Anonymous Coward | about 9 months ago | (#44978963)

Ah--they want everyone to feel nauseous like Steve Jobs was.

When are they going to patent this effect?

Disable option? (2)

AmiMoJo (196126) | about 9 months ago | (#44978641)

Is there really no way to disable the animations? Could you customize the wallpaper to be a single colour so there is no visible movement?

Re:Disable option? (-1)

Anonymous Coward | about 9 months ago | (#44978701)

There is:

Settings > General > Accessibility > Reduce Motion

Re:Disable option? (3, Informative)

Anonymous Coward | about 9 months ago | (#44978735)

Except that doesn't disable animations. All it does it removes the parallax effect as clearly mentioned in the article.

The lack of a solution is the bigger problem. Apple provides a "Reduce Motion" option within the iOS 7 Settings app, but it is poorly labelled; it merely disables the parallax effect, but doesn't stop zooming or sliding.

Re:Disable option? (0)

BitZtream (692029) | about 9 months ago | (#44979003)

Yes, and yes.

You can turn off parallax in the settings, which makes it pretty much like previous versions of iOS.

You can also set the wallpaper to any image you want.

This story is just some douchebags blog, using iOS to get people's attention and page views

Re:Disable option? (0)

Anonymous Coward | about 9 months ago | (#44979367)

Any blog that talks about iOS is a douchebag blog. It is aimed at people that use apple.

Re:Disable option? (0)

Anonymous Coward | about 9 months ago | (#44979463)

Yes, and yes.

You can turn off parallax in the settings, which makes it pretty much like previous versions of iOS.

No, it doesn't, which everybody who took the time to read the article before discussing it know.

Somebody took a bite of the apple (1)

larpon (974081) | about 9 months ago | (#44978643)

...and now I feel sick too!

It's logical (-1)

Anonymous Coward | about 9 months ago | (#44978645)

If you eat a rotten apple, you get sick.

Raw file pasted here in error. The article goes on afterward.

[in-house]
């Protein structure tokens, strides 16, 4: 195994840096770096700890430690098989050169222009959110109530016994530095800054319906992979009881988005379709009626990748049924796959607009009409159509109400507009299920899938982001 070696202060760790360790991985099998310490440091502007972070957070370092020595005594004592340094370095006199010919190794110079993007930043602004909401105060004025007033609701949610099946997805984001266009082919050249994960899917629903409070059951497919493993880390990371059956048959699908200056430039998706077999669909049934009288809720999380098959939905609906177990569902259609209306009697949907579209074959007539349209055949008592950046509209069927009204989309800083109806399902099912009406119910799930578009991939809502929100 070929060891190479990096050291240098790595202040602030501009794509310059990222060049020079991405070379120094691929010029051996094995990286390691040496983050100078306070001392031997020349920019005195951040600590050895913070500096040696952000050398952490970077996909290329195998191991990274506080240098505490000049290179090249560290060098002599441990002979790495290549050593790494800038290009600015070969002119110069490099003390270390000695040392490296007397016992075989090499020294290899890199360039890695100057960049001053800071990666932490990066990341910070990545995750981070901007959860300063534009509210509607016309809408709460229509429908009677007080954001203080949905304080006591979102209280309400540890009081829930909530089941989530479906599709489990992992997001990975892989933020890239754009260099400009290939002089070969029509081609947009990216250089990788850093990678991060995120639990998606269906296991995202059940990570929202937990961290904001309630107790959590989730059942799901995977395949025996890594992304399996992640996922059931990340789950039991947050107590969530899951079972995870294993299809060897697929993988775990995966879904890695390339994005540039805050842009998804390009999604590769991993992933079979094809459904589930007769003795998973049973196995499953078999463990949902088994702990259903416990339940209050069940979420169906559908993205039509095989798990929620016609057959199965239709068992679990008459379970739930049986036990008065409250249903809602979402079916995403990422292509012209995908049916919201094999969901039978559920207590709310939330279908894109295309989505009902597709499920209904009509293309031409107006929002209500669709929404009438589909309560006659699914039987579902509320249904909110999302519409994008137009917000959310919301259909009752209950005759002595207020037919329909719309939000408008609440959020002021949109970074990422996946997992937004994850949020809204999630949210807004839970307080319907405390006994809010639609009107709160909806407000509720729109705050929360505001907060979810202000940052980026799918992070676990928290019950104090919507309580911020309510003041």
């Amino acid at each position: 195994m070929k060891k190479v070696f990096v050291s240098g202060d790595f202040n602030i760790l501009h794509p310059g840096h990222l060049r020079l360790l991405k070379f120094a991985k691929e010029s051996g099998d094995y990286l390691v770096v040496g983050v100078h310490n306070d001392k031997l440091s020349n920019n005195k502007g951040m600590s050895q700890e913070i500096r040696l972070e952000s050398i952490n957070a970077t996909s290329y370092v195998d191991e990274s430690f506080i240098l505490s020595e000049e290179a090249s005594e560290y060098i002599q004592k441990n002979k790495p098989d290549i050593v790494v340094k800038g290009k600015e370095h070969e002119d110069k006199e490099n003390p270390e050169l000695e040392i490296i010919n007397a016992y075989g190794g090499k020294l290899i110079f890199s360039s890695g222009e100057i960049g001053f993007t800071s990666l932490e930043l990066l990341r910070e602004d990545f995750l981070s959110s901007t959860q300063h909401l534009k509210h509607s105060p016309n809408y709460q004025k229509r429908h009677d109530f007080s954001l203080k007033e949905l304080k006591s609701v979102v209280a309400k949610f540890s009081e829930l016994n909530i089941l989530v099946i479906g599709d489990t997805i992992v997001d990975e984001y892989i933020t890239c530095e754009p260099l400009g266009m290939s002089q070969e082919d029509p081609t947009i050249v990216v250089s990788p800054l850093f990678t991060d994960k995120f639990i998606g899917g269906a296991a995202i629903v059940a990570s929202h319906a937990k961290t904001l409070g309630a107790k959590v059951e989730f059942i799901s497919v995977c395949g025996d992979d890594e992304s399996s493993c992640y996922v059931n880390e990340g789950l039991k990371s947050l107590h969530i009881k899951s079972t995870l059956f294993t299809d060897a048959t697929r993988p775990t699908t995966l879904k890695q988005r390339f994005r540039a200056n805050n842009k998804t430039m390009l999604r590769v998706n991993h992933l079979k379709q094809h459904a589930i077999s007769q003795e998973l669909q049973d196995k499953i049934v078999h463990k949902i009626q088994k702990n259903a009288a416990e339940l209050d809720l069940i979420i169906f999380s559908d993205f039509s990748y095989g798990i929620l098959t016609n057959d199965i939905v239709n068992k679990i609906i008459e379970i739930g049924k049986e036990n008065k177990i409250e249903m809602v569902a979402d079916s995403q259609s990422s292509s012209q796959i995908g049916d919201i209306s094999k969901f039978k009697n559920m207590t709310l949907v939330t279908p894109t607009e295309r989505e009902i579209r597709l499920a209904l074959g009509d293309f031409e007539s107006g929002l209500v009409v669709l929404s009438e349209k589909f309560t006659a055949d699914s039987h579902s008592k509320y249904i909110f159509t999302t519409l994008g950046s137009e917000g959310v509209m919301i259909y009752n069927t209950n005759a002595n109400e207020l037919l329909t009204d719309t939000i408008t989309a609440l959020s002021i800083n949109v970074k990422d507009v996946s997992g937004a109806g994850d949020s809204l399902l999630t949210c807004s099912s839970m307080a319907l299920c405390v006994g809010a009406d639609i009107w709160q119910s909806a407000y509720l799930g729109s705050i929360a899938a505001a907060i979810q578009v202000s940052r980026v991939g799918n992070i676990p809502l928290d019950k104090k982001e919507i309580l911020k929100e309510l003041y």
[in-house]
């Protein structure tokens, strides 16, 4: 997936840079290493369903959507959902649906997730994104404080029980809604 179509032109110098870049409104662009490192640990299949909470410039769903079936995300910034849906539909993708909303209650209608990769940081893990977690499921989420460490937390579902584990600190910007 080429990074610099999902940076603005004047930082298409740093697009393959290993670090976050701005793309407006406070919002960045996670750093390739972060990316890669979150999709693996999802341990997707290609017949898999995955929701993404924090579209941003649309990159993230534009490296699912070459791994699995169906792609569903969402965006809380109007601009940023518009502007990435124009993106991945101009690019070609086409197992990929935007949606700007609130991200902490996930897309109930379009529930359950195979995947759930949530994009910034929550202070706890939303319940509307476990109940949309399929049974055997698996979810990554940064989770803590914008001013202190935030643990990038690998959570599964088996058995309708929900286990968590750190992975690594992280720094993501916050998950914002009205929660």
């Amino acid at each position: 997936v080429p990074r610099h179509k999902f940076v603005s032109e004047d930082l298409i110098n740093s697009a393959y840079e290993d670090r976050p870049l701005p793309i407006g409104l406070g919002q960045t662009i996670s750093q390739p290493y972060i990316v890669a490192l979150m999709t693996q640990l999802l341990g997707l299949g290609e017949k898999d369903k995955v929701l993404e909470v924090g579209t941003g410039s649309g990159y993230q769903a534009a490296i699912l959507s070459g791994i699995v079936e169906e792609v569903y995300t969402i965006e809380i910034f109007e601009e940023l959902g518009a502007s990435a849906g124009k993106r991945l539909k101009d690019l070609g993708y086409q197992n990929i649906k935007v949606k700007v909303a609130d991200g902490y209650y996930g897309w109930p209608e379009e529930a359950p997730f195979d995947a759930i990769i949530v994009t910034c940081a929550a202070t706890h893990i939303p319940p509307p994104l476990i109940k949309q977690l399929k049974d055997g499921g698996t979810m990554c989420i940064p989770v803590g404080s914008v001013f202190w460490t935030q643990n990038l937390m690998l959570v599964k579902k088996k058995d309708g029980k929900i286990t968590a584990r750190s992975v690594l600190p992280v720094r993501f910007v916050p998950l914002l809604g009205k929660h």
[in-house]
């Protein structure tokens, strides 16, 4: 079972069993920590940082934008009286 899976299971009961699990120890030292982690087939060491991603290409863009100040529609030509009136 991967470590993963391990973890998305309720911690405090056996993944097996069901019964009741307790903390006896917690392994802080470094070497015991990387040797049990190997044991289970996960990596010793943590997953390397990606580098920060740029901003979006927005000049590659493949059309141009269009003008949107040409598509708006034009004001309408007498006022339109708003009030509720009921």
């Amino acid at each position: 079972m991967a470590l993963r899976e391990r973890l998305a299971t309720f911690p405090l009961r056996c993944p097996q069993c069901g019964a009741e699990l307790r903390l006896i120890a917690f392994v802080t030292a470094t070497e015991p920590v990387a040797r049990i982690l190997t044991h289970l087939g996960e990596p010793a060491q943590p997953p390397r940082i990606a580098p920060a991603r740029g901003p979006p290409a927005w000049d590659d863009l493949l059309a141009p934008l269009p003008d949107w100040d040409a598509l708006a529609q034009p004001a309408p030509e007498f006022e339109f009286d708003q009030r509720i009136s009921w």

You're doing it wrong. (-1)

Anonymous Coward | about 9 months ago | (#44978651)

If you were holding the iphone with the screen turned away from your eyes, then you wouldn't feel nauseous because of the animations.

No (0)

Anonymous Coward | about 9 months ago | (#44978659)

You're looking at it wrong.

Classic vs iOS7 Slider ? (0)

Anonymous Coward | about 9 months ago | (#44978691)

Apple needs to add two sliders to the Settings:
Disable Animations OFF - ON
Layout Style Classic iOS vs iOS7 Fisher Price addition

Why is Apple copying the look and feel of MS WinPhones ?

Re:Classic vs iOS7 Slider ? (0, Troll)

QuantumLeaper (607189) | about 9 months ago | (#44978795)

When does Apple not copy someone else?

Re:Classic vs iOS7 Slider ? (-1)

Anonymous Coward | about 9 months ago | (#44978917)

When does Apple not copy someone else?

When Google is copying Apple and calling the result Android.

So glad I haven't upgraded (0)

Anonymous Coward | about 9 months ago | (#44978709)

I decided to at least wait to upgrade to iOS7, after the pre-launch pictures made it look like the cum rag after a clown orgy. Perhaps if they fix some things in the next point release, including letting people go back to iOS6 style look-and-feel settings, then I'll upgrade. Not until.

I've found I have to not upgrade any apps, either, as all of them are moving to the flat style icons. Meanwhile, I can try to figure out how to move all the stuff I have in iTunes to Android equivalents, because that's looking like the way to go for the future.

Re:So glad I haven't upgraded (0)

Anonymous Coward | about 9 months ago | (#44978895)

As of 7.0.2, still no way back. Even worse on iPhone 4, there is no Reduce Motion option. Must be only for iPhone 5.

Re: So glad I haven't upgraded (0)

Anonymous Coward | about 9 months ago | (#44979047)

The description of the Reduce Motion feature in iOS is "Reduce the motion of the user interface, including the parallax effect of icons and alerts". This option affects the motion of the wallpaper as the device is tilted, a feature not available on the iPhone 4.